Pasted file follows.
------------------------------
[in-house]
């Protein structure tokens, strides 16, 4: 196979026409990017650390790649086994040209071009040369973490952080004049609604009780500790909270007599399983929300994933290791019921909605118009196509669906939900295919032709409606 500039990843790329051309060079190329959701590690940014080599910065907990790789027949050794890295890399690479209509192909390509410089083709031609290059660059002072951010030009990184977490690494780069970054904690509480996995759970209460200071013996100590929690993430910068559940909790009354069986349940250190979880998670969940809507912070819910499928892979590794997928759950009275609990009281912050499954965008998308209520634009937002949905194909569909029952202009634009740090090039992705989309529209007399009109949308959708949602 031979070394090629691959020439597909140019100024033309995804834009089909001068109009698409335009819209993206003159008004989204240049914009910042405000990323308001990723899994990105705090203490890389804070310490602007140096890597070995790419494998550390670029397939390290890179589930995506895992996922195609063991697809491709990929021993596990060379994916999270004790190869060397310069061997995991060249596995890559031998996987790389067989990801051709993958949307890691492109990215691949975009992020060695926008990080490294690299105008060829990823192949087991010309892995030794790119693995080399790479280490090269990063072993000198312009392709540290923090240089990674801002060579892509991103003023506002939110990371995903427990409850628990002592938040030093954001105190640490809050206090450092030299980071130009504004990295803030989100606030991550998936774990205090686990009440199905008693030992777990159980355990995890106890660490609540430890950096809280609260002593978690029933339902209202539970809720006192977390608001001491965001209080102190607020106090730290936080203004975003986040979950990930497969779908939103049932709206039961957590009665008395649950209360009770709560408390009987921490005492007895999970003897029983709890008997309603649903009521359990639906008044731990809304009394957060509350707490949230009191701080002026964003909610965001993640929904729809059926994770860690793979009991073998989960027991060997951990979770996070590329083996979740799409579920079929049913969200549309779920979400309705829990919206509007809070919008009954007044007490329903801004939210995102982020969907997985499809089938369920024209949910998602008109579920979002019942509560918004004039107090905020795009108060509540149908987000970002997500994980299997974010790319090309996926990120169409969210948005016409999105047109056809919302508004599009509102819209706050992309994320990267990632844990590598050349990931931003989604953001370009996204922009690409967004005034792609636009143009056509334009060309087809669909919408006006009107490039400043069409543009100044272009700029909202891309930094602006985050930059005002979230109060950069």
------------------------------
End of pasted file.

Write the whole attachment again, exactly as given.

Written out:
[in-house]
């Protein structure tokens, strides 16, 4: 196979026409990017650390790649086994040209071009040369973490952080004049609604009780500790909270007599399983929300994933290791019921909605118009196509669906939900295919032709409606 500039990843790329051309060079190329959701590690940014080599910065907990790789027949050794890295890399690479209509192909390509410089083709031609290059660059002072951010030009990184977490690494780069970054904690509480996995759970209460200071013996100590929690993430910068559940909790009354069986349940250190979880998670969940809507912070819910499928892979590794997928759950009275609990009281912050499954965008998308209520634009937002949905194909569909029952202009634009740090090039992705989309529209007399009109949308959708949602 031979070394090629691959020439597909140019100024033309995804834009089909001068109009698409335009819209993206003159008004989204240049914009910042405000990323308001990723899994990105705090203490890389804070310490602007140096890597070995790419494998550390670029397939390290890179589930995506895992996922195609063991697809491709990929021993596990060379994916999270004790190869060397310069061997995991060249596995890559031998996987790389067989990801051709993958949307890691492109990215691949975009992020060695926008990080490294690299105008060829990823192949087991010309892995030794790119693995080399790479280490090269990063072993000198312009392709540290923090240089990674801002060579892509991103003023506002939110990371995903427990409850628990002592938040030093954001105190640490809050206090450092030299980071130009504004990295803030989100606030991550998936774990205090686990009440199905008693030992777990159980355990995890106890660490609540430890950096809280609260002593978690029933339902209202539970809720006192977390608001001491965001209080102190607020106090730290936080203004975003986040979950990930497969779908939103049932709206039961957590009665008395649950209360009770709560408390009987921490005492007895999970003897029983709890008997309603649903009521359990639906008044731990809304009394957060509350707490949230009191701080002026964003909610965001993640929904729809059926994770860690793979009991073998989960027991060997951990979770996070590329083996979740799409579920079929049913969200549309779920979400309705829990919206509007809070919008009954007044007490329903801004939210995102982020969907997985499809089938369920024209949910998602008109579920979002019942509560918004004039107090905020795009108060509540149908987000970002997500994980299997974010790319090309996926990120169409969210948005016409999105047109056809919302508004599009509102819209706050992309994320990267990632844990590598050349990931931003989604953001370009996204922009690409967004005034792609636009143009056509334009060309087809669909919408006006009107490039400043069409543009100044272009700029909202891309930094602006985050930059005002979230109060950069």